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Objectives: To identify the literature on primary total hip replacement (THR) surgery that is relevant to the question of whether prostheses differ in their medium to longer term outcomes, and to synthesise this evidence. To use evidence regarding both costs and outcomes of primary THR to model how much more effective newer prostheses must be to justify higher costs. Methods: Data sources: Electronic searches of MEDLINE and EMBASE (1980- 1995). Hand-searches (1980-1995) of the 11 journals with the highest yield of relevant articles in the electronic searches. Study selection: Randomised controlled trials (RCTs) of any kind that compared prostheses for primary THR. Observational cohort studies that included concurrent controls. Observational studies of single prostheses with at least 5 years of follow- up and reporting outcomes in terms of revision rate or semi-standardised clinical assessment. Data extraction and synthesis: It was not possible to carry out meta-analysis of the evidence from RCTs because each trial compared a unique pair of prostheses. A more informal form of meta-analysis was performed in which all data (randomised and observational) were combined for any prosthesis for which at least five independent studies reporting revision surgical rates were obtained. The meta-analysis was termed 'informal' because of the impossibility of controlling for numerous biases in the data and the poor quality of reporting of much of the evidence. Revision rates for eligible prostheses were calculated, adjusted for person-years at risk. Data were also combined for meta-analysis for other outcomes (i.e. hip scores, global ratings of success, and proportion of patients pain-free). However, studies lacked evidence of patient-based outcomes, and clinicians' views of outcome required substantial modification of diverse clinical ratings to produce a standardised score. Costs and benefits of primary THR were assessed using Markov modelling, and calculation of costs per quality adjusted life- year, with sensitivity analysis of the results. Outcomes data were taken from a prospective study of a series of patients followed up for 14 years after THR. Costs were estimated from cost-generating events for THR and unit costs from a single centre (Nuffield Orthopaedic Centre, Oxford). Results: Eleven RCTs were found that compared outcomes of prostheses. The trials followed up patients for short time periods (mean, 3.9 years) and had quite small sample sizes (mean, 168 patients). A significant difference between prostheses in terms of revision rate was observed in only one RCT. When results of all reports that included a revision rate were combined, ten prostheses met the criterion set for a meta-analysis that at least five independent studies should be available for a prosthesis to be included. Adjusted THR revision rates (revision rate per 100 person-years at risk) were calculated for each of the ten prostheses to take account of different lengths of observation. The most favourable adjusted revision rates were found for the Exeter, Lubinus and Charnley prostheses. Intermediate results were found for the Muller, McKee-Farrar and Stanmore prostheses. The least favourable adjusted revision rates were observed for the Ring, Harris-Galante, PCA and Charnley- Muller prostheses. Economic modelling indicated that to be cost-effective the following improvements in THR outcome and revision rates would be needed. For a new prosthesis costing three times more than the standard Charnley (i.e. typical cost of a new cementless prosthesis): ≥ 35-44% improvement in patients aged 50-70 years; ≥ 21-27% improvement in patients aged < 50 years. For a new prosthesis costing 1.5 times more than the standard Charnley (i.e. typical cost of a new cemented prosthesis): 9-12% improvement in patients aged 50-70 years; 6-7% improvement in patients aged < 50 years. From the available evidence, the extent of the improvement required of new and more expensive prostheses is particularly implausible for older patients. However the new cheaper prostheses may be cost-effective because the improvements required are more likely to be achievable. Conclusions: There is a striking paucity of clear and relevant evidence on which to make well-informed choices about prostheses for primary THR. Although basic scientific innovation continues in relation to THR, the knowledge base to inform selection of prostheses is unlikely to improve in the foreseeable future. Of prostheses commonly used in the NHS by far the greatest volume of evidence is available for the Charnley and on the basis of that evidence the Charnley appears to perform relatively well. However, the Charnley design has changed, and it is not clear how much of the evidence is relevant to the current design. Of other prostheses currently used in the NHS, positive evidence (but no data from RCTs) was found in support of the Exeter prosthesis, and some positive evidence was found for the Stanmore (for example, evidence that it performed as well as the Charnley in an RCT). Positive evidence for the Lubinus IP (less widely used in the NHS) was also found. The quality of the evidence for other prostheses was either poor or non-existent. No substantial evidence could be found for cementless prostheses in terms of independent observation of results from five or more studies. None of the analyses used in this review, such as meta-analysis of evidence, could overcome the fundamental weaknesses of the available evidence. The poor quality of evidence overall does not provide a basis clearly and authoritatively to identify prostheses that could be - or should not be recommended for use by the NHS. However, it is clear that the more expensive the prosthesis, the more difficult it is to provide justification for its selection on the basis of the current evidence. On the basis of the economic analysis it seems that the use of the more expensive (i.e. cementless) prostheses is hard to justify on current evidence. Recommendations for future research: As a substantial proportion of the evidence on outcomes of THR comes from healthcare systems quite different from the NHS (i.e. the Swedish and Norwegian national registers) it is recommended that the case for a UK register should be evaluated. Least biased assessments would be from RCTs, but to detect the small but important differences that may exist between prostheses such trials must be more adequately designed and powered than those carried out previously, and should involve multicentre participation and long-term follow-up. Economic modelling in this review indicates that such trials might identify differences in cost- effectiveness between cemented prostheses. Patient-based outcomes provide relevant and feasible methods to conduct large multicentre studies. To obtain unbiased assessments of outcome, the focus should be on outcomes of concern to patients, particularly pain and function, and not solely on revision surgery.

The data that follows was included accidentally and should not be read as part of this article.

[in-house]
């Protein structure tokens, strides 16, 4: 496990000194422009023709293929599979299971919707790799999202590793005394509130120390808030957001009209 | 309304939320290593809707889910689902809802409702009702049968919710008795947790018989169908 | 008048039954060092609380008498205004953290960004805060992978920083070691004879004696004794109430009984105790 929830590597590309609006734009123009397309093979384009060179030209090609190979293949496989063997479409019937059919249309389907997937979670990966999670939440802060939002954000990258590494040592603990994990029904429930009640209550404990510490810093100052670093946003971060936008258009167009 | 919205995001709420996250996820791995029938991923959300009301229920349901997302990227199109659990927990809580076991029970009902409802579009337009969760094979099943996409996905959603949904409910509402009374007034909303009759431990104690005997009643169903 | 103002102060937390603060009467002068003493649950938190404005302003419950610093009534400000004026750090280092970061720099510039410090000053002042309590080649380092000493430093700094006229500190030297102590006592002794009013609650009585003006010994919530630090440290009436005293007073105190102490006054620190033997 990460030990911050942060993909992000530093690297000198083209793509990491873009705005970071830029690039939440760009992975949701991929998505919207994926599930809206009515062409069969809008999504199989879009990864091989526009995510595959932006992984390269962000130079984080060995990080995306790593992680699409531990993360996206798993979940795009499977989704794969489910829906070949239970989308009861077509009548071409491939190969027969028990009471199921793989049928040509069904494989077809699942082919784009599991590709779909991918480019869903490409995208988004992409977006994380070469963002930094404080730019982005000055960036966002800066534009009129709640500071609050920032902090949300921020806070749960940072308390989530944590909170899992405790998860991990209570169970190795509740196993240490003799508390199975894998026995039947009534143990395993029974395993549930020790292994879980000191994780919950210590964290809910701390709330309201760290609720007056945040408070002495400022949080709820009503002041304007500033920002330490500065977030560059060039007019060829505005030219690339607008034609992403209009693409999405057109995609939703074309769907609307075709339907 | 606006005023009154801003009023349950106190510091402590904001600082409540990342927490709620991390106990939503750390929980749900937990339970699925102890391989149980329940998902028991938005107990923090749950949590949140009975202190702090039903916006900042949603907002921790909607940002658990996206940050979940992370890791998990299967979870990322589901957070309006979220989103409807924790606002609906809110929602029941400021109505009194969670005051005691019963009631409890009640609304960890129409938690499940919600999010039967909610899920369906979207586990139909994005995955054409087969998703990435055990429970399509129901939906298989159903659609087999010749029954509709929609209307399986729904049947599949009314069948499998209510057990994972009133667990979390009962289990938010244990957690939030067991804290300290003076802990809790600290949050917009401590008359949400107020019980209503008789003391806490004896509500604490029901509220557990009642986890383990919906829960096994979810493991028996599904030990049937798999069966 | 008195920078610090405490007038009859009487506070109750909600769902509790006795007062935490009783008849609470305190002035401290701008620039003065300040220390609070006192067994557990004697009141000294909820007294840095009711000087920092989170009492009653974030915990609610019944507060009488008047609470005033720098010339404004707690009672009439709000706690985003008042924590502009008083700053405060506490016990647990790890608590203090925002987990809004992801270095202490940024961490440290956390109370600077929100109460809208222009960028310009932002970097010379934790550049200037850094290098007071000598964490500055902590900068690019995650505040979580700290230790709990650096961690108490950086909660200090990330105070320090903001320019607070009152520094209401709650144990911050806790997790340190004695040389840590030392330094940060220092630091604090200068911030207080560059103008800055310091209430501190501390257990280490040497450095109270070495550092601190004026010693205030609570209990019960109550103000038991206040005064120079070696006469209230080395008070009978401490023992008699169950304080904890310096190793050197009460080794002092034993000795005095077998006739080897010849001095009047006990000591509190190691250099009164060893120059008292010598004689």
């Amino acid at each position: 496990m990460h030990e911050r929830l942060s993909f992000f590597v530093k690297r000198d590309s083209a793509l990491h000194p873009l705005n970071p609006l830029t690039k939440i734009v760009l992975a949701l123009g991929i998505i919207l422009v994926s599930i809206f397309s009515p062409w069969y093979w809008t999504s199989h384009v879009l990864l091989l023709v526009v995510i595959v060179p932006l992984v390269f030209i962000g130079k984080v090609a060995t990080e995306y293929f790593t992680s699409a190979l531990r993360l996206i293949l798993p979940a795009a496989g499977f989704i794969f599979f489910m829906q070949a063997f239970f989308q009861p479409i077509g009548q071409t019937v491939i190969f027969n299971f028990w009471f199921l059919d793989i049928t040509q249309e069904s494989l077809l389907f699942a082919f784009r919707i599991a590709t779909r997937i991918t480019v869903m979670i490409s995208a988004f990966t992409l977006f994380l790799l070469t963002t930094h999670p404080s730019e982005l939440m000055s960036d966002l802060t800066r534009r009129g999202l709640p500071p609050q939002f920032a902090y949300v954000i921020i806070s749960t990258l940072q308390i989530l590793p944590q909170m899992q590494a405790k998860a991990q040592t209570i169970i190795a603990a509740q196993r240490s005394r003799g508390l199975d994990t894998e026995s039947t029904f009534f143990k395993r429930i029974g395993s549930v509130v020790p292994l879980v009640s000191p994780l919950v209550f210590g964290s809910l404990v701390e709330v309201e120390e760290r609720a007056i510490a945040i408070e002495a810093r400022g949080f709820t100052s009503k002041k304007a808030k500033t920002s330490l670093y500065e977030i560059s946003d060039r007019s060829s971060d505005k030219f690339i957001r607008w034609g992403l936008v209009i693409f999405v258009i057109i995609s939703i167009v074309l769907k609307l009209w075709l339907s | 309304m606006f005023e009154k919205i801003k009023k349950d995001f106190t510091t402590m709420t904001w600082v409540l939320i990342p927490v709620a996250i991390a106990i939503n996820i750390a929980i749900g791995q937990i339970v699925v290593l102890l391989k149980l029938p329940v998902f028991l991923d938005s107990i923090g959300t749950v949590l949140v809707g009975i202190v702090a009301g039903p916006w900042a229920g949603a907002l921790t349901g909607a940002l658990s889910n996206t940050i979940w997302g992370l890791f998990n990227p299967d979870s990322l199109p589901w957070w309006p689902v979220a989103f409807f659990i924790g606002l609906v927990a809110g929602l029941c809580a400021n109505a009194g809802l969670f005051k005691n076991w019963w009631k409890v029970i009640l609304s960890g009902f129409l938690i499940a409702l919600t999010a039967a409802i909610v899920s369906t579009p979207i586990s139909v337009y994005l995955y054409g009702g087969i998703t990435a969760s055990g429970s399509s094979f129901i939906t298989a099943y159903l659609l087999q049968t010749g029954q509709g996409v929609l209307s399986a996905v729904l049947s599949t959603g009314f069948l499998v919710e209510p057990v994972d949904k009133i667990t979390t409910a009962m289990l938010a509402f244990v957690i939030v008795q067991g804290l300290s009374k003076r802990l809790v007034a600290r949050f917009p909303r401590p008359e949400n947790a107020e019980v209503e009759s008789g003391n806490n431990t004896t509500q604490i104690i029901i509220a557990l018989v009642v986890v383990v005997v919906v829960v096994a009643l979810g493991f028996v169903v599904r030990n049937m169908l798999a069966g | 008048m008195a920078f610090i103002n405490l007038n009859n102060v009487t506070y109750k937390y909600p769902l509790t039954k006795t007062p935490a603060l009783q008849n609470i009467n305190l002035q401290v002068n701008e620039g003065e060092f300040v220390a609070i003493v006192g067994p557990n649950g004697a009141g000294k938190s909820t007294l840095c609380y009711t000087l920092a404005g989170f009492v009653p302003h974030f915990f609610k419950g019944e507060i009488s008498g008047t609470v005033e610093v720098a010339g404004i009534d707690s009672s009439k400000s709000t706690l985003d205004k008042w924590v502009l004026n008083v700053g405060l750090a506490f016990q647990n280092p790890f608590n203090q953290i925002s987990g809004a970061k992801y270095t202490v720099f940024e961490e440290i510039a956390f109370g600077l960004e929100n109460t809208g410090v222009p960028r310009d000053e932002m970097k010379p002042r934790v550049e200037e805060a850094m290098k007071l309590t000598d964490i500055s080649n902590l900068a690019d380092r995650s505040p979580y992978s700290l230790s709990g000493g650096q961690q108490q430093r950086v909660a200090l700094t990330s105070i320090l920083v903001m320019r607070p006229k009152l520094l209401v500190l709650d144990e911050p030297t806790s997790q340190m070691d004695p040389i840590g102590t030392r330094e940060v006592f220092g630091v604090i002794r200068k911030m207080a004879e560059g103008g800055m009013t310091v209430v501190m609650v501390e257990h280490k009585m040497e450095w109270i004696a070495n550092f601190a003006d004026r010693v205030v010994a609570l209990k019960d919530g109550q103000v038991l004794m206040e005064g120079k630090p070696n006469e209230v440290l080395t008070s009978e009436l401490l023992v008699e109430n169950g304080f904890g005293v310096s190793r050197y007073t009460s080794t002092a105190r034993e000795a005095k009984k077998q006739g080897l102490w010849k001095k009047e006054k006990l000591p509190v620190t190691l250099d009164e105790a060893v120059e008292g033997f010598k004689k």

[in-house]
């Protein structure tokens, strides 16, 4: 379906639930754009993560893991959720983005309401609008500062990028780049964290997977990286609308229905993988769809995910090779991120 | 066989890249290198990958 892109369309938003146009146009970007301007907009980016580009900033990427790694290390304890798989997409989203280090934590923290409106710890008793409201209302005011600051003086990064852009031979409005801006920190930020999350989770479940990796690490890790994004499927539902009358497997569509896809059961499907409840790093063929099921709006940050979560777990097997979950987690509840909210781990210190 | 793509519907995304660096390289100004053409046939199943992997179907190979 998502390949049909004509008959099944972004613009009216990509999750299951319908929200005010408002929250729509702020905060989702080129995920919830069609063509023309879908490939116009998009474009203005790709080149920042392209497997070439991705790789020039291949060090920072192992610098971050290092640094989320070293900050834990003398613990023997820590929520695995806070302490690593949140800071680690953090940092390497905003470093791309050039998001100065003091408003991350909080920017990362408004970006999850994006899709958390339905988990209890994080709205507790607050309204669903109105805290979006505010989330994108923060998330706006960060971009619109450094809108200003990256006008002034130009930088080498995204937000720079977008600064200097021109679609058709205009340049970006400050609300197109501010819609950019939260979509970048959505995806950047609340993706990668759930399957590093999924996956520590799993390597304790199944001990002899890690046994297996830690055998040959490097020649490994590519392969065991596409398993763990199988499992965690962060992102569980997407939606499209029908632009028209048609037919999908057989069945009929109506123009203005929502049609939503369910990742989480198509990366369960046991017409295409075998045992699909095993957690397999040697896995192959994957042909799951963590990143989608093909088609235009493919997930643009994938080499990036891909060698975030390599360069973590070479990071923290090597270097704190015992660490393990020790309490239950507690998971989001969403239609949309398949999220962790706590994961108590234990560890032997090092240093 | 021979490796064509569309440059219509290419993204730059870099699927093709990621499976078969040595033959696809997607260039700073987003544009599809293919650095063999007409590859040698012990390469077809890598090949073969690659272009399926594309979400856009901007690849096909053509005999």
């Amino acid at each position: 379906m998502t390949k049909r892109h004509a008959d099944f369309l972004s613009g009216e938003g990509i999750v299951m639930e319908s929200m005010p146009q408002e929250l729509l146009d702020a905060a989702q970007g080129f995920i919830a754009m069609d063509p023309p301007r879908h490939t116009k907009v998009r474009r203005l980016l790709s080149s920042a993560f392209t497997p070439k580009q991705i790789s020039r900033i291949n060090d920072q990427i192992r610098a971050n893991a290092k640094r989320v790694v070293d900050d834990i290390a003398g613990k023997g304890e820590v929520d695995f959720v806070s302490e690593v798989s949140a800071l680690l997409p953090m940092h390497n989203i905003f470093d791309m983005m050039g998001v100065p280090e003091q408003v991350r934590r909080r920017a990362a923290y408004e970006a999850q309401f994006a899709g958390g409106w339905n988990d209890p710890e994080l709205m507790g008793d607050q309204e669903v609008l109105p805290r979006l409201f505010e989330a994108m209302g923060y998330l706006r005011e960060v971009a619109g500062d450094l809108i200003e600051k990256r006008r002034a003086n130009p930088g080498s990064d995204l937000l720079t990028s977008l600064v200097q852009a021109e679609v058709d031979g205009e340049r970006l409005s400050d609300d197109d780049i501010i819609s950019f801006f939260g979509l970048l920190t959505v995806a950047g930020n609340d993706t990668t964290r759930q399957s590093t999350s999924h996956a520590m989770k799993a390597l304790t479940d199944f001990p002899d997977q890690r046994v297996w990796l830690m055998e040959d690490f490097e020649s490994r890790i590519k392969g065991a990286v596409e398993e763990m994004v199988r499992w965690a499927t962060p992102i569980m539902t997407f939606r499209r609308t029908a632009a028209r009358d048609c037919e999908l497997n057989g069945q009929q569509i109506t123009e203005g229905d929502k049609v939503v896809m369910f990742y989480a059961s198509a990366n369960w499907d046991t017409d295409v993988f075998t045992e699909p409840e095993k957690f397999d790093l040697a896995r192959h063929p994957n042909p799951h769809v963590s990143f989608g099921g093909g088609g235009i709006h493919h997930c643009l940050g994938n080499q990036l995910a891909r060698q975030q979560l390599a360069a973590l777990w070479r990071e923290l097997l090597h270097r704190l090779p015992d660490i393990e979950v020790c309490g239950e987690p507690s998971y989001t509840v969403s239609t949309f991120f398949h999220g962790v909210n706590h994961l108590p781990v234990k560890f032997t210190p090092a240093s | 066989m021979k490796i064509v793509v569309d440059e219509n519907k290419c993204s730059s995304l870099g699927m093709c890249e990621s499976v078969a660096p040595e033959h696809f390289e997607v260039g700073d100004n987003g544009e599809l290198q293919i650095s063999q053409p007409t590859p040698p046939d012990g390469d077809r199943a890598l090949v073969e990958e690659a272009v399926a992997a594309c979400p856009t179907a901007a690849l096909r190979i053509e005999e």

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Health technology assessment